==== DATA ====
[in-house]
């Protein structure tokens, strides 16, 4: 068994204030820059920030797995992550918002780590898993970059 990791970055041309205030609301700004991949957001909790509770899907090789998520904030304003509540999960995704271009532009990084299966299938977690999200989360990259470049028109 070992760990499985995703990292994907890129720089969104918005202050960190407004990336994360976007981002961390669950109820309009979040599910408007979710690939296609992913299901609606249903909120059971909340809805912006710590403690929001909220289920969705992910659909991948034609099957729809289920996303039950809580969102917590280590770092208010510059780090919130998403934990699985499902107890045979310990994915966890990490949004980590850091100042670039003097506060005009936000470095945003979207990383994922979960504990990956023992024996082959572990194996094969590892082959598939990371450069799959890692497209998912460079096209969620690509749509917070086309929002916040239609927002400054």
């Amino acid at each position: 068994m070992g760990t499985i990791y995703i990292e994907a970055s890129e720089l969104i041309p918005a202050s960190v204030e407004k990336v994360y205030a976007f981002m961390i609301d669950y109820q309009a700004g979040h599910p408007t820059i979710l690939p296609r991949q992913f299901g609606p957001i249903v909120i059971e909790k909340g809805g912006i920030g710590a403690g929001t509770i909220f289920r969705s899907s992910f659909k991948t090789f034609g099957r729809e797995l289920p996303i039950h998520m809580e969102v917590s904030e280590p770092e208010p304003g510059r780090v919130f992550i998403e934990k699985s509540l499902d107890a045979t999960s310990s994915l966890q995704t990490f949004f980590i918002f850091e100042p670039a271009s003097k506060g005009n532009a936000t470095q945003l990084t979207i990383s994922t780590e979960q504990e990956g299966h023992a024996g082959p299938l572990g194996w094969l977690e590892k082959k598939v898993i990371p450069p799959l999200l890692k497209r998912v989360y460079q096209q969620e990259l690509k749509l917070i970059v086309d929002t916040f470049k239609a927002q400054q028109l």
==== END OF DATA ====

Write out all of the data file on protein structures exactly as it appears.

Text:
[in-house]
């Protein structure tokens, strides 16, 4: 068994204030820059920030797995992550918002780590898993970059 990791970055041309205030609301700004991949957001909790509770899907090789998520904030304003509540999960995704271009532009990084299966299938977690999200989360990259470049028109 070992760990499985995703990292994907890129720089969104918005202050960190407004990336994360976007981002961390669950109820309009979040599910408007979710690939296609992913299901609606249903909120059971909340809805912006710590403690929001909220289920969705992910659909991948034609099957729809289920996303039950809580969102917590280590770092208010510059780090919130998403934990699985499902107890045979310990994915966890990490949004980590850091100042670039003097506060005009936000470095945003979207990383994922979960504990990956023992024996082959572990194996094969590892082959598939990371450069799959890692497209998912460079096209969620690509749509917070086309929002916040239609927002400054």
């Amino acid at each position: 068994m070992g760990t499985i990791y995703i990292e994907a970055s890129e720089l969104i041309p918005a202050s960190v204030e407004k990336v994360y205030a976007f981002m961390i609301d669950y109820q309009a700004g979040h599910p408007t820059i979710l690939p296609r991949q992913f299901g609606p957001i249903v909120i059971e909790k909340g809805g912006i920030g710590a403690g929001t509770i909220f289920r969705s899907s992910f659909k991948t090789f034609g099957r729809e797995l289920p996303i039950h998520m809580e969102v917590s904030e280590p770092e208010p304003g510059r780090v919130f992550i998403e934990k699985s509540l499902d107890a045979t999960s310990s994915l966890q995704t990490f949004f980590i918002f850091e100042p670039a271009s003097k506060g005009n532009a936000t470095q945003l990084t979207i990383s994922t780590e979960q504990e990956g299966h023992a024996g082959p299938l572990g194996w094969l977690e590892k082959k598939v898993i990371p450069p799959l999200l890692k497209r998912v989360y460079q096209q969620e990259l690509k749509l917070i970059v086309d929002t916040f470049k239609a927002q400054q028109l």